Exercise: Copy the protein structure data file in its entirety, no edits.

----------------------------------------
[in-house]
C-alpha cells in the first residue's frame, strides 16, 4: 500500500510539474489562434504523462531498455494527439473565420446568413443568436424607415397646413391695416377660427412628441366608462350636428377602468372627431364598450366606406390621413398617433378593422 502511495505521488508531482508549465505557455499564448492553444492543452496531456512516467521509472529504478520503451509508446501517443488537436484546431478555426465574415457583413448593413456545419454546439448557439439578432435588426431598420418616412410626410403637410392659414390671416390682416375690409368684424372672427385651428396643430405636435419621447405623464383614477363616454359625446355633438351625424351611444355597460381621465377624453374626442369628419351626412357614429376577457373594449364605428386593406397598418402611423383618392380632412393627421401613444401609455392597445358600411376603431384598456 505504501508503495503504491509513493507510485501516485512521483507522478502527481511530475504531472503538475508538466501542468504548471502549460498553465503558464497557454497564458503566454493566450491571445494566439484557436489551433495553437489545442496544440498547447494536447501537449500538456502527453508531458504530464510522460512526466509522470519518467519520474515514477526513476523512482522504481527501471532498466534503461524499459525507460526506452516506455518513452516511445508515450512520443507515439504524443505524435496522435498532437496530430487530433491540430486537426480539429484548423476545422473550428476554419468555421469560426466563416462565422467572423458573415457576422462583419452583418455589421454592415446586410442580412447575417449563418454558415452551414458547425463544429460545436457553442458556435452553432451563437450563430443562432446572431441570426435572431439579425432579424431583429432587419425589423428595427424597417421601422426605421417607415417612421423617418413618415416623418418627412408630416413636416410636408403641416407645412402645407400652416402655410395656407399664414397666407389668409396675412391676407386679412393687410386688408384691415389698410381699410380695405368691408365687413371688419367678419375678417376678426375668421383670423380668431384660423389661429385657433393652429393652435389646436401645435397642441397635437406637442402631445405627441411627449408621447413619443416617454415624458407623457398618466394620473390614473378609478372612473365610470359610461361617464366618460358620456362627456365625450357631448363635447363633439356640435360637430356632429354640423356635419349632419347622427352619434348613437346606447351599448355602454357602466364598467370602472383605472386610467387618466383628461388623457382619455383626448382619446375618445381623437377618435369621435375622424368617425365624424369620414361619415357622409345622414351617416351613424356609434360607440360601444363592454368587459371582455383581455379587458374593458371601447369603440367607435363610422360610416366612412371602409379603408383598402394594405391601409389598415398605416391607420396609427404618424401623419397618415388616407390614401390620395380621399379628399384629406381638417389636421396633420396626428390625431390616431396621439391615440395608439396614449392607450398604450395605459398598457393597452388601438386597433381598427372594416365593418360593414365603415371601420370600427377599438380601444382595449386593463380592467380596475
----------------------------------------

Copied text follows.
[in-house]
C-alpha cells in the first residue's frame, strides 16, 4: 500500500510539474489562434504523462531498455494527439473565420446568413443568436424607415397646413391695416377660427412628441366608462350636428377602468372627431364598450366606406390621413398617433378593422 502511495505521488508531482508549465505557455499564448492553444492543452496531456512516467521509472529504478520503451509508446501517443488537436484546431478555426465574415457583413448593413456545419454546439448557439439578432435588426431598420418616412410626410403637410392659414390671416390682416375690409368684424372672427385651428396643430405636435419621447405623464383614477363616454359625446355633438351625424351611444355597460381621465377624453374626442369628419351626412357614429376577457373594449364605428386593406397598418402611423383618392380632412393627421401613444401609455392597445358600411376603431384598456 505504501508503495503504491509513493507510485501516485512521483507522478502527481511530475504531472503538475508538466501542468504548471502549460498553465503558464497557454497564458503566454493566450491571445494566439484557436489551433495553437489545442496544440498547447494536447501537449500538456502527453508531458504530464510522460512526466509522470519518467519520474515514477526513476523512482522504481527501471532498466534503461524499459525507460526506452516506455518513452516511445508515450512520443507515439504524443505524435496522435498532437496530430487530433491540430486537426480539429484548423476545422473550428476554419468555421469560426466563416462565422467572423458573415457576422462583419452583418455589421454592415446586410442580412447575417449563418454558415452551414458547425463544429460545436457553442458556435452553432451563437450563430443562432446572431441570426435572431439579425432579424431583429432587419425589423428595427424597417421601422426605421417607415417612421423617418413618415416623418418627412408630416413636416410636408403641416407645412402645407400652416402655410395656407399664414397666407389668409396675412391676407386679412393687410386688408384691415389698410381699410380695405368691408365687413371688419367678419375678417376678426375668421383670423380668431384660423389661429385657433393652429393652435389646436401645435397642441397635437406637442402631445405627441411627449408621447413619443416617454415624458407623457398618466394620473390614473378609478372612473365610470359610461361617464366618460358620456362627456365625450357631448363635447363633439356640435360637430356632429354640423356635419349632419347622427352619434348613437346606447351599448355602454357602466364598467370602472383605472386610467387618466383628461388623457382619455383626448382619446375618445381623437377618435369621435375622424368617425365624424369620414361619415357622409345622414351617416351613424356609434360607440360601444363592454368587459371582455383581455379587458374593458371601447369603440367607435363610422360610416366612412371602409379603408383598402394594405391601409389598415398605416391607420396609427404618424401623419397618415388616407390614401390620395380621399379628399384629406381638417389636421396633420396626428390625431390616431396621439391615440395608439396614449392607450398604450395605459398598457393597452388601438386597433381598427372594416365593418360593414365603415371601420370600427377599438380601444382595449386593463380592467380596475